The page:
UAW Continues to Press Its Demands and Call for More Strikes - American Society of Employers - Michael Burns

UAW Continues to Press Its Demands and Call for More Strikes

uaw logoAs the UAW strike enters its 5th week, Shawn Fain, UAW President, continues to call on more plants to strike and continues to increase pressure on the Detroit Three. Last week, Fain called on Ford’s Kentucky plant’s 8700 union workers to walk off the job having received Ford’s latest proposal at a meeting that Fain took just ten minutes to leave saying, “You just lost Kentucky Truck Plant.”

So far, all three auto companies have agreed to raises between 20% and 23% over the four-year life of the contract. Ford, GM, and Stellantis agreed to re-instate cost of living adjustments (COLA) intended to mitigate inflation increases going forward. The Detroit Three have also agreed to boost the pay of temporary workers and give them a faster path to full-time and full wage status while also shortening the time it takes for a full-time worker to reach the top pay rate of their jobs.

It has also been reported that they have offered to increase contributions to the defined contribution plans in a move to address retirement benefits. One of the major impediments to reaching a settlement is the union’s demand to return to the old defined benefit plans that were eliminated back in 2008 when Stellantis and GM had to go through bankruptcy.

The union’s demand to return to these expensive retirement plans would place a huge financial burden on the Detroit Three. This is because accounting rules require the cost of fully funding the plans must be reported as a liability on the companies’ balance sheets.  One might say this is just an accounting issue, but this information is what stockholders rely upon to weigh investing in the companies and financial institutions use to continue providing credit. This liability can create another bankruptcy scenario should hard times return to the auto industry.

Reportedly, the Autos may agree to purchasing annuities that would provide a fixed, predictable pension benefit. This would be a more predictable benefit payout than could possibly be achieved by 401k plans that have to invest in the stock market and are subject to its’ ups and downs. That said, annuities are expensive too.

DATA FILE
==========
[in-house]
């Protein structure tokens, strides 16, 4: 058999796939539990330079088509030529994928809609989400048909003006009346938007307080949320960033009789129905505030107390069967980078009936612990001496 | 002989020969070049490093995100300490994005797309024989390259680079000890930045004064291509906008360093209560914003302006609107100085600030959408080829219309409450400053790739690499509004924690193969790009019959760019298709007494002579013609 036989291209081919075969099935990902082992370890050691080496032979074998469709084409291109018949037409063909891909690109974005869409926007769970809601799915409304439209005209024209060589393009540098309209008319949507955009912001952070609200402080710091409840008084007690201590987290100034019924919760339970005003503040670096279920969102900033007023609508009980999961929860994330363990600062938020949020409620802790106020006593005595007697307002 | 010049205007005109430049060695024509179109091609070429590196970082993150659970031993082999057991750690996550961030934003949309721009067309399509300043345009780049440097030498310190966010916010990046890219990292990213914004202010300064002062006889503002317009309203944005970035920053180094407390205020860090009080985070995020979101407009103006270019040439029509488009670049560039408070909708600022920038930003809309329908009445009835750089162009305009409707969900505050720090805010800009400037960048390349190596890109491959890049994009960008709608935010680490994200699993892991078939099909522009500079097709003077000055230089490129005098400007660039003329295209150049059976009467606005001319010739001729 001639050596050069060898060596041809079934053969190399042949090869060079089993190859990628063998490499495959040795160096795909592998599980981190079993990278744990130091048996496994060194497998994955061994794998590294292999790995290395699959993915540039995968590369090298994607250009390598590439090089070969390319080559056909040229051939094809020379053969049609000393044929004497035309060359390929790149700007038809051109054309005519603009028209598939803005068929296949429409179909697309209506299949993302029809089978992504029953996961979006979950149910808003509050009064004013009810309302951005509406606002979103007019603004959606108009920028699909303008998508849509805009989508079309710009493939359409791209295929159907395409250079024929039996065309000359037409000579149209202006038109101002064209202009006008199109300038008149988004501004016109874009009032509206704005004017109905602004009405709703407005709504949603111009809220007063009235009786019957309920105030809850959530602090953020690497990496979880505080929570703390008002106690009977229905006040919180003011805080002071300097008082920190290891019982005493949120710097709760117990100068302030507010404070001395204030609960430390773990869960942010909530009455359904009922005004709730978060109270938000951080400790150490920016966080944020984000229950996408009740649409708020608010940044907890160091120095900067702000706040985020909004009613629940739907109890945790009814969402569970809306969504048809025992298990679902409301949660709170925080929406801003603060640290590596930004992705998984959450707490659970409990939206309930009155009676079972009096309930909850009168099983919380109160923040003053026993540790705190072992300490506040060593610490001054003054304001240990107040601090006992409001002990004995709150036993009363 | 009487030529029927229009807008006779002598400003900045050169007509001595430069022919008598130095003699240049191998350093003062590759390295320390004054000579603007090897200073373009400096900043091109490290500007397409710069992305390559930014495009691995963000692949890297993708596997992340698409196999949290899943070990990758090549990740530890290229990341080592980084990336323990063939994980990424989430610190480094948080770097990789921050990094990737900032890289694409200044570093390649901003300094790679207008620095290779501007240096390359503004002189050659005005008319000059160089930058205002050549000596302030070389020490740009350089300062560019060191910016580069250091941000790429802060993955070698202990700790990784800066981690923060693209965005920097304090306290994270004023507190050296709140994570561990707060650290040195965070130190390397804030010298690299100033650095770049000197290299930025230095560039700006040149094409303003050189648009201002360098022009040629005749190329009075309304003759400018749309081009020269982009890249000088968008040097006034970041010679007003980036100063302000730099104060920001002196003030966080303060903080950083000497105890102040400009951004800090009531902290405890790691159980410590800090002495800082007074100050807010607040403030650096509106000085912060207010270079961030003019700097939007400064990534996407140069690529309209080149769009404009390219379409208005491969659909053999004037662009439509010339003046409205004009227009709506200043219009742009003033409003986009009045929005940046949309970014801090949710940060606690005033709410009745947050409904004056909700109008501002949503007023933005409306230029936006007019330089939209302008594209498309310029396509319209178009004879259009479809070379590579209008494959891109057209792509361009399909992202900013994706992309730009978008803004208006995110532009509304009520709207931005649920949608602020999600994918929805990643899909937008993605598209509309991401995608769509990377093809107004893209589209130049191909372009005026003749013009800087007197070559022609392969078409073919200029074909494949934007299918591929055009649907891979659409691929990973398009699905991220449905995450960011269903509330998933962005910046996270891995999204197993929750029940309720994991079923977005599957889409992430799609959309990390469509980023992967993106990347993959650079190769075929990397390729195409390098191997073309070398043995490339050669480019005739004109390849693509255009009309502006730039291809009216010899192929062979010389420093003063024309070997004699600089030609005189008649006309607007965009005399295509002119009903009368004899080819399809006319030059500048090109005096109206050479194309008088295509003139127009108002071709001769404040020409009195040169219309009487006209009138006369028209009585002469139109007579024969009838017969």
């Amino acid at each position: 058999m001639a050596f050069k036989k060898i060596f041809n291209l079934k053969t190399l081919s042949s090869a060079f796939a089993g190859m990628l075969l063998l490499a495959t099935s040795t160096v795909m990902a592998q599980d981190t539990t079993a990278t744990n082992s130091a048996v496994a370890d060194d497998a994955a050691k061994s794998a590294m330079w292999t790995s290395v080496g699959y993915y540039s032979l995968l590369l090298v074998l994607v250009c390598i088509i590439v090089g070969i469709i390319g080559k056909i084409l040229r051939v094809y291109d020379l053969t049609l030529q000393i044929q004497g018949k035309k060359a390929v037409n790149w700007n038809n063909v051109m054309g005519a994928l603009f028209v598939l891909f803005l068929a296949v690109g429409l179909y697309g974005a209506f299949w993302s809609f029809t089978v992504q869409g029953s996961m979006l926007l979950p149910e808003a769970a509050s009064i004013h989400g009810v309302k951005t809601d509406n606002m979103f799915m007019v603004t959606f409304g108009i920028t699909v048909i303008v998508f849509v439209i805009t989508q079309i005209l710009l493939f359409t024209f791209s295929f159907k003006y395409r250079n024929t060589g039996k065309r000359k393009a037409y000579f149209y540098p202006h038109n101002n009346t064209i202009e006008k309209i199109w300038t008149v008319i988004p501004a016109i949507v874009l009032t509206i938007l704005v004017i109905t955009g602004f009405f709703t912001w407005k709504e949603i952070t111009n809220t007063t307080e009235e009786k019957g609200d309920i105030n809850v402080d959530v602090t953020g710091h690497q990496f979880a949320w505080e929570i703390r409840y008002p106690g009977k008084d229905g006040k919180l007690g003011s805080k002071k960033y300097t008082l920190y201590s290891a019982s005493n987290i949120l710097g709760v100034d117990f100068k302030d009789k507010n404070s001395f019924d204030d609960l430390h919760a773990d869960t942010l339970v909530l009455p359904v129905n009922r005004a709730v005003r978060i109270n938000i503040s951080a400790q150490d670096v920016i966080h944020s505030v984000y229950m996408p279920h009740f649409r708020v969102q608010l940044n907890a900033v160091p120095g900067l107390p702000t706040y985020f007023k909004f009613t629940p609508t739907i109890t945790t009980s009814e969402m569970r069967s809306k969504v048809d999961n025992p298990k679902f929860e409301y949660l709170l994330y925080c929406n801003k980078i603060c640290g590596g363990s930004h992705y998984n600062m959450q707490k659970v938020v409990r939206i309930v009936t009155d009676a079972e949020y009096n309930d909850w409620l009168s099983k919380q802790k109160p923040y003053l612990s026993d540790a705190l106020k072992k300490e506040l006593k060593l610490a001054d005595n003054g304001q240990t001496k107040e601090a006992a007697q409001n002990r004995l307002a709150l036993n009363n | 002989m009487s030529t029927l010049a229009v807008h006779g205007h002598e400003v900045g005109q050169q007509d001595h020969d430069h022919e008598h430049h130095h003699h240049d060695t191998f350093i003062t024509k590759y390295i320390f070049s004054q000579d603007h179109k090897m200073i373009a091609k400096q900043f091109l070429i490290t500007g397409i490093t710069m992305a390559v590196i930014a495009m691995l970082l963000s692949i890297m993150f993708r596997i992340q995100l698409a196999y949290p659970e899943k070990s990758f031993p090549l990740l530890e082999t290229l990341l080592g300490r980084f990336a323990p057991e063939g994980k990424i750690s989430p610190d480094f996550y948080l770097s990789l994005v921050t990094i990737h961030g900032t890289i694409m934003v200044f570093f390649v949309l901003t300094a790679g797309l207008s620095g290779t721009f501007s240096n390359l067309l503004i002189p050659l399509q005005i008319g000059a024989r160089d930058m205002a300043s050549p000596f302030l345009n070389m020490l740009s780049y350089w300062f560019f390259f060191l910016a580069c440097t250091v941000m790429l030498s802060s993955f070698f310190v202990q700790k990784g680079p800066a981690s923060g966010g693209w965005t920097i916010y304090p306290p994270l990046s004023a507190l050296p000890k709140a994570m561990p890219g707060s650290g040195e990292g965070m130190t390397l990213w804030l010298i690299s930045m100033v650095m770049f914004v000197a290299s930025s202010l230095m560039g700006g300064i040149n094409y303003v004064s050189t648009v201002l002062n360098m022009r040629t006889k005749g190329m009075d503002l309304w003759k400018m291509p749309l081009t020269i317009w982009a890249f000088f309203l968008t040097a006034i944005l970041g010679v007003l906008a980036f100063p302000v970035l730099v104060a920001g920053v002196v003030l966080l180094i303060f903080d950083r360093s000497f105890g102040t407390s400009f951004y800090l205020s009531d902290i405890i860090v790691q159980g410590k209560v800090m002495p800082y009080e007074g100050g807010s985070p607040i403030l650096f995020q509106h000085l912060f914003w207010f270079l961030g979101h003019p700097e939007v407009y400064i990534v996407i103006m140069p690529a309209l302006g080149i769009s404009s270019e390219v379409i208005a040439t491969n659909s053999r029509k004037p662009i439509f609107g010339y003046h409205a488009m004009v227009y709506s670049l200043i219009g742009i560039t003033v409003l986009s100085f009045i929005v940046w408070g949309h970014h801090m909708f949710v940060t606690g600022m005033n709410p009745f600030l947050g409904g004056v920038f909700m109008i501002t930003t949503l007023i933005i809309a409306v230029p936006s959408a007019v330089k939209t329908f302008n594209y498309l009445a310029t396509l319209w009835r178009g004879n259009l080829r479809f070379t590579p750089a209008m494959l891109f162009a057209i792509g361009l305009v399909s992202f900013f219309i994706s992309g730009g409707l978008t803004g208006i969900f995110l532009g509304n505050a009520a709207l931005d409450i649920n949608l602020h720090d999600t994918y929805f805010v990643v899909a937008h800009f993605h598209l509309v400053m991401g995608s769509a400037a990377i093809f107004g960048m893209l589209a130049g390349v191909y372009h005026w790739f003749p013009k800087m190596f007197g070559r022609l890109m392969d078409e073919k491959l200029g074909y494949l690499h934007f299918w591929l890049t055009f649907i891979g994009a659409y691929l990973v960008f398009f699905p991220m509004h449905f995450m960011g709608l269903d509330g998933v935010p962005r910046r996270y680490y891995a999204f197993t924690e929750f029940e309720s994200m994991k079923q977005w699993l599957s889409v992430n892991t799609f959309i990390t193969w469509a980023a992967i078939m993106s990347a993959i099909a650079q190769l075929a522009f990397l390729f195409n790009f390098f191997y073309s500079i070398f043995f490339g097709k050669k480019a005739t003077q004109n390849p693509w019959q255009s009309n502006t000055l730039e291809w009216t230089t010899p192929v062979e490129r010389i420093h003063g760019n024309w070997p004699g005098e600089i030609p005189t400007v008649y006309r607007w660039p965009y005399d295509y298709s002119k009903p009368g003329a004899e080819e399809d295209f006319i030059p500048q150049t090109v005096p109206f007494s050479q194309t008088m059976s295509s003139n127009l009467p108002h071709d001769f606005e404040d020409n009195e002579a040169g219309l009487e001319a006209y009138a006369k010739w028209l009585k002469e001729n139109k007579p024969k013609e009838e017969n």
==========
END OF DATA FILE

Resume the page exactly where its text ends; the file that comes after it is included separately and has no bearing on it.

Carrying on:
Not much has been reported recently about the highly controversial 32-hour workweek demand. This demand asks that the auto companies reduce the workweek to 32 hours but pay the same as a 40-hour workweek and if a worker puts in over 32 hours that time in excess of 32 hours would be at time and one-half. Speculations are that this was possibly a “throw away” demand and will be given up for other better terms. Others have said it is a demand the UAW will work toward in the future, and this was just to
“tee it up.”

The other big bargaining issue that a lot of talk is happening around is what will be expected from the Detroit Three and its electric vehicle (EV) transition. Longer term, going to EV production is expected to reduce the need for production workers. The EV’s take less work to produce. This means the possibility of less auto union members to the UAW. Ford seemed to draw its line in the sand a couple of weeks ago by announcing it was pausing development of its Marshall, MI plant. The investment in this plant was Ford’s big move into the production of the batteries it will need to run the EV’s. Needless to say, Shawn Fain was not pleased about this, and it may have been a big reason he chose to strike Ford’s Kentucky plant last week.

Regardless, the autos move to EV’s and its impact on production workers will need to be addressed. This is one issue that could keep the strike going for a long time if the Detroit Three and the UAW do not come to some agreement on this.

In the meantime, other non-striking units of the Detroit Three are being impacted because there is no place to send the parts they are making. Layoffs are occurring and will continue at other auto production plants and now also at the auto suppliers that sell to the Detroit Three.

ASE Connect


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Sources: Axios. UAW President Shawn Fain to Automakers: “Pony Up” (10/13/2023)

Autoblog, The UAW’s “Record Contract” Hinges on Pensions, Battery Plants (10/12/2023)

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